What we are all looking for is an ultimate verdict that we are important and valuable. We look for that ultimate verdict every day in all the situations and people around us. And that means that every single day, we are on trial. Every day we put ourselves back in the courtroom.[4]

So what are we to do? How can we put to death the Me Monster inside that is constantly looking for affirmation? Where do we go to hear the “ultimate verdict” that tells us we are loved and valued more than we can ever imagine?

We look to the life, the cross and the empty tomb. All throughout Christ’s time on earth he was declaring to us God’s love for his people (Jn. 3:16; Rom. 5:8). Because of his love for us his perfect life is given to us to that we don’t have to worry about whether or not God accepts us. Because God accepts Christ, and we are united to Christ through Faith, God accepts us. There is no more proving yourself to God or to anyone else because it is “God who justifies” (Rom 8:31ff).

Through his death God handed down the verdict and showered us with his grace and love. On the cross God the Father’s very Son was crucified for you. The one “to whom and through whom all things were created” the one who shared perfect communion with the Father was sacrificed for you, because you are that valuable to him. When Christ dying on the cross uttered, “It is finished” the verdict came in “Therefore there is now no condemnation for those who are in Christ Jesus.” So we no longer need to fear what will happen if we are not good enough, Christ has borne God’s wrath for you, and you are now free from the slavery of sin so that you too can live a life where you try to follow God.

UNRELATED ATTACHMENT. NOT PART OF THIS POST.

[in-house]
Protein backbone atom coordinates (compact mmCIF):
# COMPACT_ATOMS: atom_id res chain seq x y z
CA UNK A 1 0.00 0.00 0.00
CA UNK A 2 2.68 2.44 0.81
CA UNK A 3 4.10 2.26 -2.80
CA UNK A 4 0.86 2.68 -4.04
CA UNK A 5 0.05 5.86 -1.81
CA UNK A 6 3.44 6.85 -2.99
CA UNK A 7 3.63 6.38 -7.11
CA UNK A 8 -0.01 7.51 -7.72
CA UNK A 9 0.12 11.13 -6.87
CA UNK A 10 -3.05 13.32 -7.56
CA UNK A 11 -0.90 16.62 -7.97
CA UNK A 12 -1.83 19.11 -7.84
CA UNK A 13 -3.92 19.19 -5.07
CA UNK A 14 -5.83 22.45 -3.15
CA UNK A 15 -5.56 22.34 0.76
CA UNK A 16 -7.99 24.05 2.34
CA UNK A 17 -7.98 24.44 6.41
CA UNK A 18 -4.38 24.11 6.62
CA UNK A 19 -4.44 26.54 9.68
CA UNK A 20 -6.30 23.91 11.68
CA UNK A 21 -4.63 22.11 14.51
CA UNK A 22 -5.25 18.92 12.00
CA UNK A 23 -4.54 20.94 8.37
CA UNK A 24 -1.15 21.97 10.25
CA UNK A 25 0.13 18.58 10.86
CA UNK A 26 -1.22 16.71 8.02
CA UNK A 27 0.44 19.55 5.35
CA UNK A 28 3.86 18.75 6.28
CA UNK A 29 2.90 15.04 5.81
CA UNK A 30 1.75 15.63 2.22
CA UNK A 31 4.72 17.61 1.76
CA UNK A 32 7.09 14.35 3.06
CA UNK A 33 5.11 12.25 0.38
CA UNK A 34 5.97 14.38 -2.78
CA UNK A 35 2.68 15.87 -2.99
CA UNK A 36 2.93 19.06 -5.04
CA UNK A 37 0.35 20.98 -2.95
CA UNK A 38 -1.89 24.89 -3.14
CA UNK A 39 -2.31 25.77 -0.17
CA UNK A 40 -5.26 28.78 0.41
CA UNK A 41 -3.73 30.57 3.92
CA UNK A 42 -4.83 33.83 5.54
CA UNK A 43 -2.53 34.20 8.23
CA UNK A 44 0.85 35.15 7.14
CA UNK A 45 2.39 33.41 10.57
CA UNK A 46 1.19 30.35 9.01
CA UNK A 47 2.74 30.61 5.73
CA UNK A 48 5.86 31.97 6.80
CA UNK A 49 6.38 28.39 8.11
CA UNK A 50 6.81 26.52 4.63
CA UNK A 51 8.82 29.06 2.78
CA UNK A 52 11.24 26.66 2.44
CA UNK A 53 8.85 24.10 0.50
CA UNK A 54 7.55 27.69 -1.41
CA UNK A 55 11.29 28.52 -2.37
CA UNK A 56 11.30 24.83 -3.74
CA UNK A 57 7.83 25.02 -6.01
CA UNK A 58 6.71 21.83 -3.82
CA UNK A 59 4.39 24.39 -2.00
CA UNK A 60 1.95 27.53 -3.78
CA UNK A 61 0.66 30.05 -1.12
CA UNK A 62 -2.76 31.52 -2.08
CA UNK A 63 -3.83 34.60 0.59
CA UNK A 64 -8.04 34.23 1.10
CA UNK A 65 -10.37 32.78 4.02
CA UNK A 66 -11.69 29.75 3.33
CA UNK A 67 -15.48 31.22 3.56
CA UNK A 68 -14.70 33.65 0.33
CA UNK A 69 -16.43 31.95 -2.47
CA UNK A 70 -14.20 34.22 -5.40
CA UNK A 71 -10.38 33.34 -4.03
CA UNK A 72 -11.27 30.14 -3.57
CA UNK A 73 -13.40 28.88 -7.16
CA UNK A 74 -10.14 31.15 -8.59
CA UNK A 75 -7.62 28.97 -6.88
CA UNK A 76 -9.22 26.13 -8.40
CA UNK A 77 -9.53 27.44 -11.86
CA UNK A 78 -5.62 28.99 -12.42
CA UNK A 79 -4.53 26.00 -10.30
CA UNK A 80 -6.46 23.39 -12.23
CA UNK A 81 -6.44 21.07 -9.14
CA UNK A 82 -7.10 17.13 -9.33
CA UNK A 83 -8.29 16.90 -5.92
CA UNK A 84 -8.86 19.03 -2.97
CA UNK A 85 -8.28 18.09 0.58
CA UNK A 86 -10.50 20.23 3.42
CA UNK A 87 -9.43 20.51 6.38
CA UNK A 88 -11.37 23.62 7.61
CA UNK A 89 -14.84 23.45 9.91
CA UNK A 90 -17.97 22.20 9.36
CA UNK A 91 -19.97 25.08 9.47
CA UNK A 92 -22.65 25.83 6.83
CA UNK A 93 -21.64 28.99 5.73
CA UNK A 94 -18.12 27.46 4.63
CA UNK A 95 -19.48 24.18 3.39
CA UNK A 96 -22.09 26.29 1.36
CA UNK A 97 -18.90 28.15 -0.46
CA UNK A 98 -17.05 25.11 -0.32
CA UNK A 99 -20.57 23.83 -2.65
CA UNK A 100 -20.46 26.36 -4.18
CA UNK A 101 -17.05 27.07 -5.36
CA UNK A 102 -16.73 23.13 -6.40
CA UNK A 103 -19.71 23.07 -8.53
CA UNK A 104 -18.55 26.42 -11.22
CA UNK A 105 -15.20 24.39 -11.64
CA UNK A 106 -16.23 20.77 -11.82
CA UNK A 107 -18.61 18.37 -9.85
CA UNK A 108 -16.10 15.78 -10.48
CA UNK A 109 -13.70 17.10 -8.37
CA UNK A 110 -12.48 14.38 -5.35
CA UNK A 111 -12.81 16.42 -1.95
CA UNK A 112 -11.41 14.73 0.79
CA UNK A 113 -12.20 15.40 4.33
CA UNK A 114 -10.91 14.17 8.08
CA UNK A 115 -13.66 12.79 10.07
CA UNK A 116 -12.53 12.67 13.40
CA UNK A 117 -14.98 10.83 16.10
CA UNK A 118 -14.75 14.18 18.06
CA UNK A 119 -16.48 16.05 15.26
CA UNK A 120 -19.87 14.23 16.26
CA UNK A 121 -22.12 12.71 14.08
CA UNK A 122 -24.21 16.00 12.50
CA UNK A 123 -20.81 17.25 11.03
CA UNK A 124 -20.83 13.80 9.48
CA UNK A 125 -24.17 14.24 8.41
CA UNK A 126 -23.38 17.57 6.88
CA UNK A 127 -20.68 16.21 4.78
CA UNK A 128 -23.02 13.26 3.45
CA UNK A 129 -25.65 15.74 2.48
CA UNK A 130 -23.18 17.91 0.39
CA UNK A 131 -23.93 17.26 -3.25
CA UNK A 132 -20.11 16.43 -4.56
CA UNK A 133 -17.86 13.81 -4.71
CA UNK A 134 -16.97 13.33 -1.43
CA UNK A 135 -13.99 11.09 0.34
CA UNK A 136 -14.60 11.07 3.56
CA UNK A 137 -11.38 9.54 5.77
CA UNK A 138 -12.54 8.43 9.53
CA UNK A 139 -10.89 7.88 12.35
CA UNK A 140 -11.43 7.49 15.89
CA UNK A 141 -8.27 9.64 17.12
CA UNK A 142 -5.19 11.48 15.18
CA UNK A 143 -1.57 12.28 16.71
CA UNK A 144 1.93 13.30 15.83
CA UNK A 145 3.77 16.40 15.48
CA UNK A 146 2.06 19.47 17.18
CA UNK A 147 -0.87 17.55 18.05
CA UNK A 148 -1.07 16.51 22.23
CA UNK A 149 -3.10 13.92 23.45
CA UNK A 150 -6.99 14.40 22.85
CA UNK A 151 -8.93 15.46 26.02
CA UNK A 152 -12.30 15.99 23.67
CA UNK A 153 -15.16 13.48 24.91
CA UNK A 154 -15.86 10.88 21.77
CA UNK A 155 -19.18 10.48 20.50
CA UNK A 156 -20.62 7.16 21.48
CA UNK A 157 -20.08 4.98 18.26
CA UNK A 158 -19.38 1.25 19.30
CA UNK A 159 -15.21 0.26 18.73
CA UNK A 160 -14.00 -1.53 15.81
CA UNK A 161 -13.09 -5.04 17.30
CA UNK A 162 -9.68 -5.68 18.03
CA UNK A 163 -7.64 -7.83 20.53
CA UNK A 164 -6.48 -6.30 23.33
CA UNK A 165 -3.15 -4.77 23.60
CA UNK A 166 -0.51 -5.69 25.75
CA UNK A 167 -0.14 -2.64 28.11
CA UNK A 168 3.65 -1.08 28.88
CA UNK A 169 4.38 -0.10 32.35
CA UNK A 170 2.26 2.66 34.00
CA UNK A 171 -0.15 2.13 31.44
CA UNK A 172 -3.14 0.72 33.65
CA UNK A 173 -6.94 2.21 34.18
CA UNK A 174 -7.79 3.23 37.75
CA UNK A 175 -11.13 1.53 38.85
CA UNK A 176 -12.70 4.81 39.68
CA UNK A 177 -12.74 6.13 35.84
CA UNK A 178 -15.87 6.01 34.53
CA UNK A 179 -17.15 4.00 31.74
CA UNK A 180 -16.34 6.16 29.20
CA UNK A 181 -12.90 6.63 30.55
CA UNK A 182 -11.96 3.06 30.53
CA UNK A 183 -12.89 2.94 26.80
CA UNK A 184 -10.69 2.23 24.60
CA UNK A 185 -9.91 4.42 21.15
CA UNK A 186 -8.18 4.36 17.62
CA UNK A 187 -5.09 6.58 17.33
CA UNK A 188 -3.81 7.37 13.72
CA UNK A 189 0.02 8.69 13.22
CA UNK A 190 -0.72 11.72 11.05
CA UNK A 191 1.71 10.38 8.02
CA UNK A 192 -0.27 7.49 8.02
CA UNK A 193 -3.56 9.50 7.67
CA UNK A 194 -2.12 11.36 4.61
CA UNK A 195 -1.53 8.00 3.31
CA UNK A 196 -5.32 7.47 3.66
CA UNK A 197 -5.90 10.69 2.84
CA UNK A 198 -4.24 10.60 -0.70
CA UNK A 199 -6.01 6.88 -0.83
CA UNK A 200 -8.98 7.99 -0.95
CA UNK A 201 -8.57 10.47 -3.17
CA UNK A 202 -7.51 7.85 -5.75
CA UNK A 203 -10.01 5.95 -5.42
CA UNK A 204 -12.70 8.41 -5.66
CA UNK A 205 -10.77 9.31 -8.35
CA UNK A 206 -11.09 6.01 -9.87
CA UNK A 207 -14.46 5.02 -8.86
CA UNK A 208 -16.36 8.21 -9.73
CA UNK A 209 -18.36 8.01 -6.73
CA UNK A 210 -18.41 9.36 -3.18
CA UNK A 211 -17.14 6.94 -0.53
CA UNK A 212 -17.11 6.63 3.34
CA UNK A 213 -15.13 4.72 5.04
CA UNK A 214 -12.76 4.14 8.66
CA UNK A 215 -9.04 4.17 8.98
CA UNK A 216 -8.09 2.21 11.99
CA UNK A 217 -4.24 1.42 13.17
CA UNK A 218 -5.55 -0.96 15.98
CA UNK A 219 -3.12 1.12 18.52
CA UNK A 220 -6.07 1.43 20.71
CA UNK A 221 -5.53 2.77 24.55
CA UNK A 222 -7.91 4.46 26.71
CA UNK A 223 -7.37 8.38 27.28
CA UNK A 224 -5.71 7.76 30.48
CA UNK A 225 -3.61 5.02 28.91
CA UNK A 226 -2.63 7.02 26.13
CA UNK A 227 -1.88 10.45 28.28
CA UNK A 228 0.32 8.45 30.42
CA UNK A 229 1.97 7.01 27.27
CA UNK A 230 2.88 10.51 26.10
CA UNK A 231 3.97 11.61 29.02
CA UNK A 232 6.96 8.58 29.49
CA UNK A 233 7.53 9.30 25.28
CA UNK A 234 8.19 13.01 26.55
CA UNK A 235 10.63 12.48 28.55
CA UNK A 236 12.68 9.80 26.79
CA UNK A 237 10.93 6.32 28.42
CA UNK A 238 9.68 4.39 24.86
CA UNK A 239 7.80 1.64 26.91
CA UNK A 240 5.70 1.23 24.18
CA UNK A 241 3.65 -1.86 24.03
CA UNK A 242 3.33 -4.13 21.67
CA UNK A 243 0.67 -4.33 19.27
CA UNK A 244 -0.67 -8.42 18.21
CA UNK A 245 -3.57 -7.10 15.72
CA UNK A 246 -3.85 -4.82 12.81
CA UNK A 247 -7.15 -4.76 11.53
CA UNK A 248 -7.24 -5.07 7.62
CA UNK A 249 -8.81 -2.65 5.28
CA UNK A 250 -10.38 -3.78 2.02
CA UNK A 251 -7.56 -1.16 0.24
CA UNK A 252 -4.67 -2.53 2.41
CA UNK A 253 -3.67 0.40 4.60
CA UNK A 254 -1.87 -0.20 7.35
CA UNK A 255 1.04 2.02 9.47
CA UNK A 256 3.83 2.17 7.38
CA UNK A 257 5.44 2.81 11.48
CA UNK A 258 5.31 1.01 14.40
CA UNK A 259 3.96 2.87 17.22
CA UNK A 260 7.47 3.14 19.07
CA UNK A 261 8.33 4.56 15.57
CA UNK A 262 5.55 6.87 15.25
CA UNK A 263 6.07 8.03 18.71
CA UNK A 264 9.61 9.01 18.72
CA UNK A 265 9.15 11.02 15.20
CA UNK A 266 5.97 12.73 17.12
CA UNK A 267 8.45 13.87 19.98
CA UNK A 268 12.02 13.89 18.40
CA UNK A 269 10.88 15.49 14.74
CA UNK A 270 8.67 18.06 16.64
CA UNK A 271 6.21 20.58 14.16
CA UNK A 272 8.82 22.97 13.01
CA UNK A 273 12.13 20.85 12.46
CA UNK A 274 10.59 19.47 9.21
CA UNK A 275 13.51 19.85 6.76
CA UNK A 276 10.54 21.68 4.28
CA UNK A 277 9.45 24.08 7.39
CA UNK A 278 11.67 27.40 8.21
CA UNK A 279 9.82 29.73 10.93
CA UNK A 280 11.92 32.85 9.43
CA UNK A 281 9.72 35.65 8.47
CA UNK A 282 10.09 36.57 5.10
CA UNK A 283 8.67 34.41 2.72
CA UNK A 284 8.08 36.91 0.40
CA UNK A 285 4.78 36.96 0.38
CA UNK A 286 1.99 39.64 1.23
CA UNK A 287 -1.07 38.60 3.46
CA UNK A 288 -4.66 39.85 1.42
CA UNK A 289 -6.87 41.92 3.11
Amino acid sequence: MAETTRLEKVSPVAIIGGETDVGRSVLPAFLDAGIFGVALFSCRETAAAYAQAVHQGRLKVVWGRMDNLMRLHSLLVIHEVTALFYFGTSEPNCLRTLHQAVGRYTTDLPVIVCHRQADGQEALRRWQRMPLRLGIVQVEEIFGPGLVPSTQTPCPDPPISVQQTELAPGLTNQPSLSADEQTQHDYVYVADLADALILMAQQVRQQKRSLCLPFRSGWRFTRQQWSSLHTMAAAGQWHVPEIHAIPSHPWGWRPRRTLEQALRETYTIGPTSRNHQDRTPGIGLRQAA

At the empty tomb we see that Christ has already conquered death for you. He went to the grave and descended into hell, FOR YOU! Yes, you are more sinful than you ever dared believe. But in Christ you are more loved than you could ever imagine. And now that death is conquered there is a place for you reserved in heaven, there is an eternal inheritance preserved in heaven FOR YOU! (Jn. 14:1–7)

This truth sets you free from the incessant cycle of trying to prove yourself to yourself, others or God. God has given you all things, and if that is true than every desire you or I have to gain affirmation can be found and satisfied in Christ.

Like Paul, we can say, ‘I don’t care what you think. I don’t even care what I think. I only care about what the Lord thinks.’ And he has said, ‘Therefore, there is now no condemnation for those who are in Christ Jesus’, and ‘You are my beloved child in whom I am well pleased’.[5]

This gives us the ability and the power to live new lives, and to be free of the Me Monster within.


[1] Here I am not only speaking of God’s Law as summarized in Love God and Love Neighbor. I am also speaking about the law that is within each of us, that accuses us, that condemns us and the law that society puts on us telling us that we must be something we are not.

[2] Dying Well Ira Byock, M.D. p 104–105

[3] C.S. Lewis Mere Christianity quoted from Tim Keller The freedom of self-forgetfulness p 18.

[4] Tim Keller The freedom of self-forgetfulness p 38

[5] Keller p 4

Joel is the Associate Pastor for Family and Discipleship at North City Presbyterian Church. He and his wife Ruth have been married for 15 years and have two children. Joel has served as a deacon for 12 years, a Ruling Elder for 3 years and is in the process of becoming a Teaching Elder. Joel has a B.S. in Business Administration, and earned his M.Div. from Westminster Seminary California in 2015. 

Twitter @FitziesPorch